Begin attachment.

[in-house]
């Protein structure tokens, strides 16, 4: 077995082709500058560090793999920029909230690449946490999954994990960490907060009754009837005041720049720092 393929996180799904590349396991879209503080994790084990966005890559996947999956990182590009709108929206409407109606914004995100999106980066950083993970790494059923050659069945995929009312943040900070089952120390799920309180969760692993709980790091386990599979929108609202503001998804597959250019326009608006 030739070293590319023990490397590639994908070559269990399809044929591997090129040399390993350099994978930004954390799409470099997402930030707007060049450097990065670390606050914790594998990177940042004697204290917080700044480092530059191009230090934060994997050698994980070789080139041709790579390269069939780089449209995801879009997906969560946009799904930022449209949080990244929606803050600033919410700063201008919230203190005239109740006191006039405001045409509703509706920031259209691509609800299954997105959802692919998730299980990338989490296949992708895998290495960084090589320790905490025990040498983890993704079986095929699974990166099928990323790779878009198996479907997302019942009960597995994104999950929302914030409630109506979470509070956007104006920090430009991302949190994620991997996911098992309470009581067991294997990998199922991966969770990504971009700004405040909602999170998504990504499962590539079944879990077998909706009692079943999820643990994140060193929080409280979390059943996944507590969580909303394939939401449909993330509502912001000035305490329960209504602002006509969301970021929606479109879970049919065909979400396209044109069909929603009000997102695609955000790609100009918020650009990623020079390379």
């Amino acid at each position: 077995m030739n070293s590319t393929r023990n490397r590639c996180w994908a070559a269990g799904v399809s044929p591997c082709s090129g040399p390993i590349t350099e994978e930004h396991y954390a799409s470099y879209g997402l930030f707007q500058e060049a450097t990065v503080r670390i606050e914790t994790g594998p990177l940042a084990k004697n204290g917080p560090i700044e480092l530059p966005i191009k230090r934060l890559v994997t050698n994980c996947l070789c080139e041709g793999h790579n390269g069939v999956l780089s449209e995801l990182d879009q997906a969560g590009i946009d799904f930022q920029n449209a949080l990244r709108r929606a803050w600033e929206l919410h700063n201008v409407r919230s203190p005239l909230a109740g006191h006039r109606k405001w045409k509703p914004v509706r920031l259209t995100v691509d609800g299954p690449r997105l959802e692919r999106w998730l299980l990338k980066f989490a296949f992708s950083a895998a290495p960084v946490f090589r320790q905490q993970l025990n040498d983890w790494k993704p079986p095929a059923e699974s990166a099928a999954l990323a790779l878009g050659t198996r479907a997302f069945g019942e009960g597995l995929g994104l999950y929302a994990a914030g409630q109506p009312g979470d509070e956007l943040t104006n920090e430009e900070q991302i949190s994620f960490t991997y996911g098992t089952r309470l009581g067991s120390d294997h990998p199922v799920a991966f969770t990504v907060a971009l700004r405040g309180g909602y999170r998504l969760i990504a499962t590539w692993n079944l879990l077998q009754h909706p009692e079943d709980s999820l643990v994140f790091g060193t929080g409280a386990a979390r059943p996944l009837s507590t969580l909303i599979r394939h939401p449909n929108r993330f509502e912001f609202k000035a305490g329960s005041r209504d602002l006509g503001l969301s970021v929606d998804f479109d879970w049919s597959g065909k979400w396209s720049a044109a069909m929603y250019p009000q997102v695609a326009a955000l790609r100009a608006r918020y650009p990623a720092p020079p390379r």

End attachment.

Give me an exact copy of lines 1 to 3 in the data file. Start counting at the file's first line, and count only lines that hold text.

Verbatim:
[in-house]
């Protein structure tokens, strides 16, 4: 077995082709500058560090793999920029909230690449946490999954994990960490907060009754009837005041720049720092 393929996180799904590349396991879209503080994790084990966005890559996947999956990182590009709108929206409407109606914004995100999106980066950083993970790494059923050659069945995929009312943040900070089952120390799920309180969760692993709980790091386990599979929108609202503001998804597959250019326009608006 030739070293590319023990490397590639994908070559269990399809044929591997090129040399390993350099994978930004954390799409470099997402930030707007060049450097990065670390606050914790594998990177940042004697204290917080700044480092530059191009230090934060994997050698994980070789080139041709790579390269069939780089449209995801879009997906969560946009799904930022449209949080990244929606803050600033919410700063201008919230203190005239109740006191006039405001045409509703509706920031259209691509609800299954997105959802692919998730299980990338989490296949992708895998290495960084090589320790905490025990040498983890993704079986095929699974990166099928990323790779878009198996479907997302019942009960597995994104999950929302914030409630109506979470509070956007104006920090430009991302949190994620991997996911098992309470009581067991294997990998199922991966969770990504971009700004405040909602999170998504990504499962590539079944879990077998909706009692079943999820643990994140060193929080409280979390059943996944507590969580909303394939939401449909993330509502912001000035305490329960209504602002006509969301970021929606479109879970049919065909979400396209044109069909929603009000997102695609955000790609100009918020650009990623020079390379």
């Amino acid at each position: 077995m030739n070293s590319t393929r023990n490397r590639c996180w994908a070559a269990g799904v399809s044929p591997c082709s090129g040399p390993i590349t350099e994978e930004h396991y954390a799409s470099y879209g997402l930030f707007q500058e060049a450097t990065v503080r670390i606050e914790t994790g594998p990177l940042a084990k004697n204290g917080p560090i700044e480092l530059p966005i191009k230090r934060l890559v994997t050698n994980c996947l070789c080139e041709g793999h790579n390269g069939v999956l780089s449209e995801l990182d879009q997906a969560g590009i946009d799904f930022q920029n449209a949080l990244r709108r929606a803050w600033e929206l919410h700063n201008v409407r919230s203190p005239l909230a109740g006191h006039r109606k405001w045409k509703p914004v509706r920031l259209t995100v691509d609800g299954p690449r997105l959802e692919r999106w998730l299980l990338k980066f989490a296949f992708s950083a895998a290495p960084v946490f090589r320790q905490q993970l025990n040498d983890w790494k993704p079986p095929a059923e699974s990166a099928a999954l990323a790779l878009g050659t198996r479907a997302f069945g019942e009960g597995l995929g994104l999950y929302a994990a914030g409630q109506p009312g979470d509070e956007l943040t104006n920090e430009e900070q991302i949190s994620f960490t991997y996911g098992t089952r309470l009581g067991s120390d294997h990998p199922v799920a991966f969770t990504v907060a971009l700004r405040g309180g909602y999170r998504l969760i990504a499962t590539w692993n079944l879990l077998q009754h909706p009692e079943d709980s999820l643990v994140f790091g060193t929080g409280a386990a979390r059943p996944l009837s507590t969580l909303i599979r394939h939401p449909n929108r993330f509502e912001f609202k000035a305490g329960s005041r209504d602002l006509g503001l969301s970021v929606d998804f479109d879970w049919s597959g065909k979400w396209s720049a044109a069909m929603y250019p009000q997102v695609a326009a955000l790609r100009a608006r918020y650009p990623a720092p020079p390379r």